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General Category => Equipment and Software => Topic started by: rjharper on February 12, 2010, 03:47:44 pm

Title: Brew kettle thoughts
Post by: rjharper on February 12, 2010, 03:47:44 pm
Thought I'd try to run a quick poll of opinions / experiences on brew pot setup.  Currently I have a 5 gal stockpot that I do partial (~3gal) boils in, then I can cool in a bucket of ice and then pour into the fermentor.  Its worked fine for 4 yrs, but its time to grow up.  So I'm ready to move to full boils, immersion chiller and hopefully all grain.  Which tells me I need a bigger kettle, and this is where you guys come in.

  - Is 10 gal sufficient or should I go straight to 15 gal? (I don't see 10 gal batches in the immediate future)
  - Is a thin 20 gauge stainless pot such as a Bayou Classic good enough, or should I get the thicker, heavier gauge?
  - The Blichman Brew Masters and Polarwares are nice, but expensive, do I really need the ball valves and thermometers, do they just make things easier, or are they simply nice luxuries?

I'm torn between the low road of $100 for a 60 qt Bayou, and just syphon when I'm done, or the high road of $250 for the 40 at Polarware with the ball valve and thermometer.  And before Anyone suggests it, for whatever reason the keggle just isn't doing it for me...  This stuff has to look kinda nice so the SWMBO doesnt think I'm taking over the garage (which I slowly am anyways).

As always, thanks in advance...
Oh, and once I figure out pictures, I'll post some of the kegerator
Title: Re: Brew kettle thoughts
Post by: dontblake on February 12, 2010, 03:55:34 pm
I'd go with a 10-gal pot (especially if you're not that keen on the keg route).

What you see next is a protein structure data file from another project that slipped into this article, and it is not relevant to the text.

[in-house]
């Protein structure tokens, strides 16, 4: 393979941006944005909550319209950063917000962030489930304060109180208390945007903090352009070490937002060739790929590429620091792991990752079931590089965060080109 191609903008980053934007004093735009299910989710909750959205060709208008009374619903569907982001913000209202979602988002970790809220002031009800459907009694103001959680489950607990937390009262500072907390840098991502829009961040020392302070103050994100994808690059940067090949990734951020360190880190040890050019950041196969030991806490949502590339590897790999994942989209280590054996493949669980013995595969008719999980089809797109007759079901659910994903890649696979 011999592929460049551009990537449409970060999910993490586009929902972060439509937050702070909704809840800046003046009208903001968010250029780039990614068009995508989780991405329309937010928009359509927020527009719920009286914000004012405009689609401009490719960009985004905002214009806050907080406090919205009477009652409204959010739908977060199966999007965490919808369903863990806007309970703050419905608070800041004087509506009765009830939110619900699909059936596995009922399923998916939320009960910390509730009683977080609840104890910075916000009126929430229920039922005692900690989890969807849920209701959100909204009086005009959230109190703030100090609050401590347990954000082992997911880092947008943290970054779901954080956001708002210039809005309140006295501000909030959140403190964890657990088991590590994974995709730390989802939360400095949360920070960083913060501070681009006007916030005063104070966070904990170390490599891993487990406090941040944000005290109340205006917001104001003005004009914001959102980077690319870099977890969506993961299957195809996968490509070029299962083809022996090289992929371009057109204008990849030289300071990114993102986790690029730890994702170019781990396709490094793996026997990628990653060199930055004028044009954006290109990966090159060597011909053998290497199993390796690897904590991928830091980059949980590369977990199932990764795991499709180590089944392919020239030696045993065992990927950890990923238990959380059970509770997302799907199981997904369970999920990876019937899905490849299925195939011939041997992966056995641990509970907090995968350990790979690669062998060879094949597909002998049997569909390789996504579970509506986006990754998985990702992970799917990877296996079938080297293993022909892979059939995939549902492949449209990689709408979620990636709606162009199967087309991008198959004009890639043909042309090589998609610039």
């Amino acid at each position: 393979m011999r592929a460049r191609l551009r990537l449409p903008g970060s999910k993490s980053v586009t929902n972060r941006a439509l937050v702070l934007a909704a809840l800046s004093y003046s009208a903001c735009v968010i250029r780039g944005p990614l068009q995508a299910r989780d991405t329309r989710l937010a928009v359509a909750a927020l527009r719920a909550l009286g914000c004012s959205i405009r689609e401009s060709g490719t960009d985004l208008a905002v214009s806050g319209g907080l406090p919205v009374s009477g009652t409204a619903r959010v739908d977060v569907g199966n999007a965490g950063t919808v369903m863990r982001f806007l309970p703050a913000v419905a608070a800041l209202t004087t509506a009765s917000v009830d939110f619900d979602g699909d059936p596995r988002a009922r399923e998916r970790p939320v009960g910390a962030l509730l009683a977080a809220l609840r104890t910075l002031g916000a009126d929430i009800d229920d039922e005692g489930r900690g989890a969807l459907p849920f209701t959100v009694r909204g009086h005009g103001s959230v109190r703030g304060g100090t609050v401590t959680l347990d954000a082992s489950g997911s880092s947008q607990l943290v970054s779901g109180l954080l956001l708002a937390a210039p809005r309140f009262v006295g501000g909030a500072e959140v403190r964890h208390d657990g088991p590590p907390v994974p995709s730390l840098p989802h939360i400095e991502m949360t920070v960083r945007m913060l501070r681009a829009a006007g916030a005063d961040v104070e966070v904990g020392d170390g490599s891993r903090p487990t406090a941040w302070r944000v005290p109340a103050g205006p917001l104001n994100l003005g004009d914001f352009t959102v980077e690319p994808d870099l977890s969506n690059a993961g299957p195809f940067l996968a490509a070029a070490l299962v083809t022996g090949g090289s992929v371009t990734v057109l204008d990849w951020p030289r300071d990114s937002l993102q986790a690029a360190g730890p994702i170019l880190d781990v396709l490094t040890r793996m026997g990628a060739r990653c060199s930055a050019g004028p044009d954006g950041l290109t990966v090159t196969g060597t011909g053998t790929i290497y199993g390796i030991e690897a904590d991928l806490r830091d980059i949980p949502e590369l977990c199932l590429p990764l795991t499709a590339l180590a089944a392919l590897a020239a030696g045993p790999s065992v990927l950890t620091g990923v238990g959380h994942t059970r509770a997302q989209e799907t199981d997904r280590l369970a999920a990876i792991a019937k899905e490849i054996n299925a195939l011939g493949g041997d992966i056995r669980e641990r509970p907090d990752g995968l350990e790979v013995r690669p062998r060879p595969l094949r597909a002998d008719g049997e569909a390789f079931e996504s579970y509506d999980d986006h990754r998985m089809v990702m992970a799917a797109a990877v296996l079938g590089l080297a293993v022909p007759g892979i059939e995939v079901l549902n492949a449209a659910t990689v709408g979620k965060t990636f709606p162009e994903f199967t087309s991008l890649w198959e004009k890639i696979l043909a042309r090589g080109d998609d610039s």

I would definitely get one with a valve at the bottom (or modify one so that you can add a valve).
Thermometers are a waste if you ask me.  I have an immersion thermometer that I just drop the probe in and it works fine.
My brew pot came with a false bottom, which I would recommend - works well as a leaf hop strainer and you can use the kettle with false bottom as a mash tun (in the event that you get a bigger brew kettle).

I did a very quick check and this looks like a pretty decent deal.  Full disclosure statement:  I am not affiliated in any way with this site.
http://www.homebrewing.org/9-Gallon-Stainless-Steel-Brew-Pot_p_274.html
Title: Re: Brew kettle thoughts
Post by: Hokerer on February 12, 2010, 04:06:17 pm
  - Is 10 gal sufficient or should I go straight to 15 gal? (I don't see 10 gal batches in the immediate future)
  - Is a thin 20 gauge stainless pot such as a Bayou Classic good enough, or should I get the thicker, heavier gauge?
  - The Blichman Brew Masters and Polarwares are nice, but expensive, do I really need the ball valves and thermometers, do they just make things easier, or are they simply nice luxuries?

10 gallon is the perfect size for 5 gallon batches

The thin ones are Ok but be aware of two things.  Being thin, you've got to be a little more careful with them as it's easy to dent.  Also, stainless isn't the best conductor of heat so the better (more $$) pots have a "sandwich" bottom - stainless-aluminum-stainless.  This makes the heat distribution more even across the bottom of the pot.  The thin ones don't have that.

I've done fine with my 10 gallon Megapot without a valve or thermometer.  Like someone else said, a seperate thermometer works fine (and can be used for other things, too).  I don't need a valve as I dip the wort out using a measuring cup so I kill two birds with one stone - I get the wort out and into the fermenter and I get an accurate measurement on post-boil volume.